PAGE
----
While many delegates feared that the COP would be consumed by tedious procedural debate, GEF discussions on Tuesday re-opened the proverbial Pandoras box proving once again that OECD and G-77 countries are polarized as ever on the financial mechanism, although not as divided as in Nairobi. While the EU and other Northern governments expressed their unanimous support for the GEF as the institutional structure for the financial mechanism, it is evident that the G-77 is itself divided on t he issue. The G-77s acceptance of the GEF as the interim measure has shown a certain degree of conciliation. Nevertheless, the debate within the group has pitted certain countries, such as China, who appear ready to support the GEF as a possible permanent mechanism against those countries, such as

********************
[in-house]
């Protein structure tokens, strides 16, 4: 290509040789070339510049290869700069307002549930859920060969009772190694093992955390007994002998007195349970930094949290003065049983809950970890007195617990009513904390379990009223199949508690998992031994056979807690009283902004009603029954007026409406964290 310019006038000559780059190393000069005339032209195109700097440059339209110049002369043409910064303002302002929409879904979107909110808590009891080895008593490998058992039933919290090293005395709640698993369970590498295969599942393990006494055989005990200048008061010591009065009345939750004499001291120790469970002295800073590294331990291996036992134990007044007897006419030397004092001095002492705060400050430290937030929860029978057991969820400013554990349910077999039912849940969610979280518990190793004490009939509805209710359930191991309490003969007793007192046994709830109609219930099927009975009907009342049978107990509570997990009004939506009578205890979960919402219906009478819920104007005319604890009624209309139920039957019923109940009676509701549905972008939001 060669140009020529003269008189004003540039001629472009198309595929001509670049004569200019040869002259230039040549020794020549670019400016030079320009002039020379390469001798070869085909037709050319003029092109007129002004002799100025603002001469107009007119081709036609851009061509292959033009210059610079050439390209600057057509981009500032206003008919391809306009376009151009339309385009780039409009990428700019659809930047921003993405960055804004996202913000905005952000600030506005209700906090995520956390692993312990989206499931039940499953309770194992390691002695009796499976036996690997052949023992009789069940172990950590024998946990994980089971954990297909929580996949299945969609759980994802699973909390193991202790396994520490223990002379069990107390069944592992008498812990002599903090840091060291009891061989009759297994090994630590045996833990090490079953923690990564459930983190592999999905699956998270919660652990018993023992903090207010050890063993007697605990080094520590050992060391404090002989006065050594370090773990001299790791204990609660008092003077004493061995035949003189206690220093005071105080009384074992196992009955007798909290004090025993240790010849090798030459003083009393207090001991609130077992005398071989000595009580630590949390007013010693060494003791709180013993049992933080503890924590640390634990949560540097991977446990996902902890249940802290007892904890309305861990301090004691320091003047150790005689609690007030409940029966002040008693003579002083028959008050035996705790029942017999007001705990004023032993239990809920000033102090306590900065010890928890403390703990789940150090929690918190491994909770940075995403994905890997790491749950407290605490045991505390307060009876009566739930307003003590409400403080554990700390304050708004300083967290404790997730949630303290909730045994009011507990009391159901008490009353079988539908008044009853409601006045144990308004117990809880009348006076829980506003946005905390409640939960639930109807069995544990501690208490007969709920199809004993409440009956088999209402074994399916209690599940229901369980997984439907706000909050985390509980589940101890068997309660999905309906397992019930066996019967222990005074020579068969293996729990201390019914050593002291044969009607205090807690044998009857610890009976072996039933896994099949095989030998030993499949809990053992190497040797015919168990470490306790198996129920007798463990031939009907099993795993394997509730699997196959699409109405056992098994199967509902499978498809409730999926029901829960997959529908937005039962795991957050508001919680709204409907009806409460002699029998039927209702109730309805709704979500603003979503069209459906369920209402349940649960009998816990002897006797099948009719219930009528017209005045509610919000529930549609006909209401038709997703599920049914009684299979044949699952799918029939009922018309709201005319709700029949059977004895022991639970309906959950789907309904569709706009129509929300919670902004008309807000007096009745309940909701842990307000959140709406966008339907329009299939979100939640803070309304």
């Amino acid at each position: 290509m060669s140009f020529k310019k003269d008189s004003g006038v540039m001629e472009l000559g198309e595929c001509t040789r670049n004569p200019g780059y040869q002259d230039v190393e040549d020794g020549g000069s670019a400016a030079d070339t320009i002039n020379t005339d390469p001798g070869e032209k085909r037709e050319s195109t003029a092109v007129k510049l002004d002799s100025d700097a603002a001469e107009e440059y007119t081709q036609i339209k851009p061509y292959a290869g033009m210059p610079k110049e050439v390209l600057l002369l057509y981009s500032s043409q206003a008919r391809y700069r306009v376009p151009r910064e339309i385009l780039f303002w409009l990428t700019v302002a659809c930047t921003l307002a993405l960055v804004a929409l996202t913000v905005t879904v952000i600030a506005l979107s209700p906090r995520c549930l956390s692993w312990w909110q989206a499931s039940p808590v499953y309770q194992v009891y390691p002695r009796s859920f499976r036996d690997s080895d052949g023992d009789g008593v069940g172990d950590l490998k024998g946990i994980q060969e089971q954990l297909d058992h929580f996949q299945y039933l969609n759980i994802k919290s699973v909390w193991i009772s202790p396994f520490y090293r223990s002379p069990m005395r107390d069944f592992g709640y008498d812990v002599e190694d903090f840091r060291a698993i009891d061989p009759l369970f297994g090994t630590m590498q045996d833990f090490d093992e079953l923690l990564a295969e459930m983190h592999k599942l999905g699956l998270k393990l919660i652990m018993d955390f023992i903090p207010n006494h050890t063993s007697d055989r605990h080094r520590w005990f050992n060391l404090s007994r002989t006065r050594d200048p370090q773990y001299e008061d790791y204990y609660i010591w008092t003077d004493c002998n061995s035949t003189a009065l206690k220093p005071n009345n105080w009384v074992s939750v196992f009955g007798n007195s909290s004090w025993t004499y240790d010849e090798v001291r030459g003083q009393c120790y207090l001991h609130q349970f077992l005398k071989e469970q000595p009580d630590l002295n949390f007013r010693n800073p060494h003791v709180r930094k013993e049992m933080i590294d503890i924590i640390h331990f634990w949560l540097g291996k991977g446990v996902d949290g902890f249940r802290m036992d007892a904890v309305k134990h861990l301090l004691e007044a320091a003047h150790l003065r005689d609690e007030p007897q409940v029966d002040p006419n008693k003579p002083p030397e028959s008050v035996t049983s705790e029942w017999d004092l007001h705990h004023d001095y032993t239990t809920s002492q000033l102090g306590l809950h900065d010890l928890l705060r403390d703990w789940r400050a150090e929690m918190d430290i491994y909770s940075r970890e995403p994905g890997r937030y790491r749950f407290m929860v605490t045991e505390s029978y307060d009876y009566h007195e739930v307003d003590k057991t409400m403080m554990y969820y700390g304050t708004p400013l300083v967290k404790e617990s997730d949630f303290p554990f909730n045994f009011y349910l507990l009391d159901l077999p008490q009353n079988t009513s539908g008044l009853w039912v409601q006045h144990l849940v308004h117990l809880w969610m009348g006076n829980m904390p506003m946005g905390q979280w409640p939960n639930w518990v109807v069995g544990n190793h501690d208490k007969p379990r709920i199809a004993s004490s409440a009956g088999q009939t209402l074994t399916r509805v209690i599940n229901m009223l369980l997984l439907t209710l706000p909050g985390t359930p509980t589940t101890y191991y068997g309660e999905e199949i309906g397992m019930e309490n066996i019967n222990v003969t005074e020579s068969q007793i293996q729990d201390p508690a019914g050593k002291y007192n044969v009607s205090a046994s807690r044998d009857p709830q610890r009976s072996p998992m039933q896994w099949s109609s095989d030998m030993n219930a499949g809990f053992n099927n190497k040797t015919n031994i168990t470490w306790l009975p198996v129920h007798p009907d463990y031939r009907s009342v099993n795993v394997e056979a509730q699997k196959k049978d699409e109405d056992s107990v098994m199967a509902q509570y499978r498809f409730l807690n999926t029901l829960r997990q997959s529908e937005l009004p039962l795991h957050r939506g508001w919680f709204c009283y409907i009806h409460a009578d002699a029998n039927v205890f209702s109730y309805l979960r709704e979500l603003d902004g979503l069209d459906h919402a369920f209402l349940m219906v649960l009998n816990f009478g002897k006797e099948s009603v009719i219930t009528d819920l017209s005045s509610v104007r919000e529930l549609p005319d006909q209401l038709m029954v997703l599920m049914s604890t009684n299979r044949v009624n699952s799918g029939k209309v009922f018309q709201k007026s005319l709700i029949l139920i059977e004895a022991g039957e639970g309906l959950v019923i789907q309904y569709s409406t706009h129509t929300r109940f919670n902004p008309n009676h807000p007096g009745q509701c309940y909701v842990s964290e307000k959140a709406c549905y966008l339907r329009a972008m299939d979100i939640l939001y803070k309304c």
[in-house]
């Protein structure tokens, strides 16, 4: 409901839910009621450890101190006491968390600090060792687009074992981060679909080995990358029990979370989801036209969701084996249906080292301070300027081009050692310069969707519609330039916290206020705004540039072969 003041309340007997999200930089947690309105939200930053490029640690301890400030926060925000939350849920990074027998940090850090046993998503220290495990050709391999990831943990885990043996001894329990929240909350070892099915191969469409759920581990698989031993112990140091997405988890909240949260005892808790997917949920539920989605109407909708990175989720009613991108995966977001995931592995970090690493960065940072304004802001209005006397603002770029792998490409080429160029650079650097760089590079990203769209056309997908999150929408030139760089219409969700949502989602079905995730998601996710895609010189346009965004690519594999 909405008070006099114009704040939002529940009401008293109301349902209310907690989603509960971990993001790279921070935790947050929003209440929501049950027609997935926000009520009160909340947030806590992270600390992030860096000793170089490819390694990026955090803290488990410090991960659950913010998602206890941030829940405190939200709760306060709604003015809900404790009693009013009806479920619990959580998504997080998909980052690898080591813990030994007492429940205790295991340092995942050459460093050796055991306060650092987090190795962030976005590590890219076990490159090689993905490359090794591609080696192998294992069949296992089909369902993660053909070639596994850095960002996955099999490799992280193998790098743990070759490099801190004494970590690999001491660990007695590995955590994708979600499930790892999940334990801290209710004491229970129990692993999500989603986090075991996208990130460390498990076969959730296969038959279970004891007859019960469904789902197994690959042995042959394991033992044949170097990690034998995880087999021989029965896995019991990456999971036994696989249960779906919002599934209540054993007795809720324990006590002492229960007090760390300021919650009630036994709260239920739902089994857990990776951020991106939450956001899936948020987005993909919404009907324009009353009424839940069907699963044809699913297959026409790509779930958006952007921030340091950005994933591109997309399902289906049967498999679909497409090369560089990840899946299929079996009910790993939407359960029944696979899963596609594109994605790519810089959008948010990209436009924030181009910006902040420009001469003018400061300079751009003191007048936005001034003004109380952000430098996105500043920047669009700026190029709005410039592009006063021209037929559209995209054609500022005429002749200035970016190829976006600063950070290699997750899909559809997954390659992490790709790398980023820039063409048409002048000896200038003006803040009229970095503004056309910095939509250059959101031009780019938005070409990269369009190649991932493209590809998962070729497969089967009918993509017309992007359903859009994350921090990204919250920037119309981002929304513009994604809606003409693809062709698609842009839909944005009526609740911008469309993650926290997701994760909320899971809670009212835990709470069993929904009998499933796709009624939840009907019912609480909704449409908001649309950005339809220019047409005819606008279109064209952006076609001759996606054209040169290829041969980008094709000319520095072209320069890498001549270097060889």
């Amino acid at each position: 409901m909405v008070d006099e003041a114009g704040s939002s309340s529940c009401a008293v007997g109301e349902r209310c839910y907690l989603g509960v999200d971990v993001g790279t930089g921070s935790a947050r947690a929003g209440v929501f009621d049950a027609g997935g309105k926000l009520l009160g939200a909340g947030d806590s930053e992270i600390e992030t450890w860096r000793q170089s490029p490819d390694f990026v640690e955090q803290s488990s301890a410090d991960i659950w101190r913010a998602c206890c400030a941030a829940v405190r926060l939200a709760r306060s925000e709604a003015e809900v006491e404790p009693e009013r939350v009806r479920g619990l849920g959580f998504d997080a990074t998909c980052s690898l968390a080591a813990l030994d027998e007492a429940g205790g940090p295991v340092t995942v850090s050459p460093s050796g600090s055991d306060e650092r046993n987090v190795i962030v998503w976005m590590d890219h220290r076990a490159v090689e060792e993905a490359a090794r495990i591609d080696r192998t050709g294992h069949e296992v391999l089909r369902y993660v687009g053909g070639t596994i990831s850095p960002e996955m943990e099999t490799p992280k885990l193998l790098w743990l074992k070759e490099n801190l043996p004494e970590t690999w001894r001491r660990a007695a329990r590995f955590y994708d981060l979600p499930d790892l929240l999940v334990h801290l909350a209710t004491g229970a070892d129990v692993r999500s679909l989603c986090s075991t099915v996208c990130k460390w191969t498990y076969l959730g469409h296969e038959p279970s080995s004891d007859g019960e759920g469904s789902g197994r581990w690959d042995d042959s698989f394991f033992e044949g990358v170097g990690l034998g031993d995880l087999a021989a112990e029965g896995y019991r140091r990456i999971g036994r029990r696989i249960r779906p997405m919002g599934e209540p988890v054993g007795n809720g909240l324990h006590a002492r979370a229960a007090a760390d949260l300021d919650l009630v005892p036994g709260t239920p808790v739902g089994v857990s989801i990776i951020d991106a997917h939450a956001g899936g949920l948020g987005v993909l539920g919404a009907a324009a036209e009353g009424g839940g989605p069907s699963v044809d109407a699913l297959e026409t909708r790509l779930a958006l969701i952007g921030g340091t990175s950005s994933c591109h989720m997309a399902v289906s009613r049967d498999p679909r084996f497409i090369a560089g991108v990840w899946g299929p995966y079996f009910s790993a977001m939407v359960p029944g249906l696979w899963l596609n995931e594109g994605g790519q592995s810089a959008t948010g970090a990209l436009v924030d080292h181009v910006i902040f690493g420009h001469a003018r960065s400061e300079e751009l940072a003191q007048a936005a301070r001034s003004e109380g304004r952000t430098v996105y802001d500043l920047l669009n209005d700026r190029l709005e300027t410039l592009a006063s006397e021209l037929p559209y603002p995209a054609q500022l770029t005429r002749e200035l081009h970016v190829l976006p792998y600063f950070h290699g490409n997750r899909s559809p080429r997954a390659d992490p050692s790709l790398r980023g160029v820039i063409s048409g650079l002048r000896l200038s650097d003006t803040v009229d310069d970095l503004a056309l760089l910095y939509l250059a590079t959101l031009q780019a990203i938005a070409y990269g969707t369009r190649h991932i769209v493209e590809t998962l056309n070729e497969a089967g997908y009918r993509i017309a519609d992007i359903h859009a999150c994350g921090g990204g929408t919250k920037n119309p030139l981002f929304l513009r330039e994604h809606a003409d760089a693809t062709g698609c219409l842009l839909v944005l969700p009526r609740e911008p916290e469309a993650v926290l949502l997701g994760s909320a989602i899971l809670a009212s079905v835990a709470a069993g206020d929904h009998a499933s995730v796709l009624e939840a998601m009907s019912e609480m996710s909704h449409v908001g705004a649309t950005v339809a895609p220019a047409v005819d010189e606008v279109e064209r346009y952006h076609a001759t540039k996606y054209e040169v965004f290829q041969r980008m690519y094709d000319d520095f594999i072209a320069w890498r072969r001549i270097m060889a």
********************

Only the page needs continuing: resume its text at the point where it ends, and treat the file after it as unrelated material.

Malaysia and Brazil, who continue to object to the GEF and prefer the consideration of a separate mechanism altogether. Unless a strong indication is given from this COP, man y Northern governments are concerned that funding for biod iversity projects in the immediate future will be jeopardized. But as well, they will face increasing difficulties in mobilizing support for future replenishment of the GEF back in national capitals. The irony in this debate is that the GEF Council is comprised of many of the same governments as those represented here in the COP. However, the fact that many delegations brought their GEF Council members is an indication of the potential for greater understanding and coordinati on between the COP and the GEF.